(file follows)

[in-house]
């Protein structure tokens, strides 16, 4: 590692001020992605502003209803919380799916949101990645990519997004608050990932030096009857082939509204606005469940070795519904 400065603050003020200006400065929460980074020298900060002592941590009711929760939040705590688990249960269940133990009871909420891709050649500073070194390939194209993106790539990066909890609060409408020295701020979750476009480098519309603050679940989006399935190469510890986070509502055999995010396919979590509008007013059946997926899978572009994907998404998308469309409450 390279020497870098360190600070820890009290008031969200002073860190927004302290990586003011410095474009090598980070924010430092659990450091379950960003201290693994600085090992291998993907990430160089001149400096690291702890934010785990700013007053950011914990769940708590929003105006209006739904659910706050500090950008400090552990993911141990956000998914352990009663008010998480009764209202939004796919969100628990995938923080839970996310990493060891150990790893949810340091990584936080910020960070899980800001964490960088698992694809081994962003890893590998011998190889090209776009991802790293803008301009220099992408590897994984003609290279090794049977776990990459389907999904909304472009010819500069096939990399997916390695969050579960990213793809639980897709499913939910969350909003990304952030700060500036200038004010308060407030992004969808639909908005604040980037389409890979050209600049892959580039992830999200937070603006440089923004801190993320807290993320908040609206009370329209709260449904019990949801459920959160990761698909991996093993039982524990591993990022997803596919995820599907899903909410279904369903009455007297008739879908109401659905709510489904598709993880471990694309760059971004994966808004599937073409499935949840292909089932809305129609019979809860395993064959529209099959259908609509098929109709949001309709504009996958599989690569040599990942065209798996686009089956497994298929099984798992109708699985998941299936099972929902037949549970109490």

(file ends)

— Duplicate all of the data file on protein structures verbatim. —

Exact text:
[in-house]
């Protein structure tokens, strides 16, 4: 590692001020992605502003209803919380799916949101990645990519997004608050990932030096009857082939509204606005469940070795519904 400065603050003020200006400065929460980074020298900060002592941590009711929760939040705590688990249960269940133990009871909420891709050649500073070194390939194209993106790539990066909890609060409408020295701020979750476009480098519309603050679940989006399935190469510890986070509502055999995010396919979590509008007013059946997926899978572009994907998404998308469309409450 390279020497870098360190600070820890009290008031969200002073860190927004302290990586003011410095474009090598980070924010430092659990450091379950960003201290693994600085090992291998993907990430160089001149400096690291702890934010785990700013007053950011914990769940708590929003105006209006739904659910706050500090950008400090552990993911141990956000998914352990009663008010998480009764209202939004796919969100628990995938923080839970996310990493060891150990790893949810340091990584936080910020960070899980800001964490960088698992694809081994962003890893590998011998190889090209776009991802790293803008301009220099992408590897994984003609290279090794049977776990990459389907999904909304472009010819500069096939990399997916390695969050579960990213793809639980897709499913939910969350909003990304952030700060500036200038004010308060407030992004969808639909908005604040980037389409890979050209600049892959580039992830999200937070603006440089923004801190993320807290993320908040609206009370329209709260449904019990949801459920959160990761698909991996093993039982524990591993990022997803596919995820599907899903909410279904369903009455007297008739879908109401659905709510489904598709993880471990694309760059971004994966808004599937073409499935949840292909089932809305129609019979809860395993064959529209099959259908609509098929109709949001309709504009996958599989690569040599990942065209798996686009089956497994298929099984798992109708699985998941299936099972929902037949549970109490």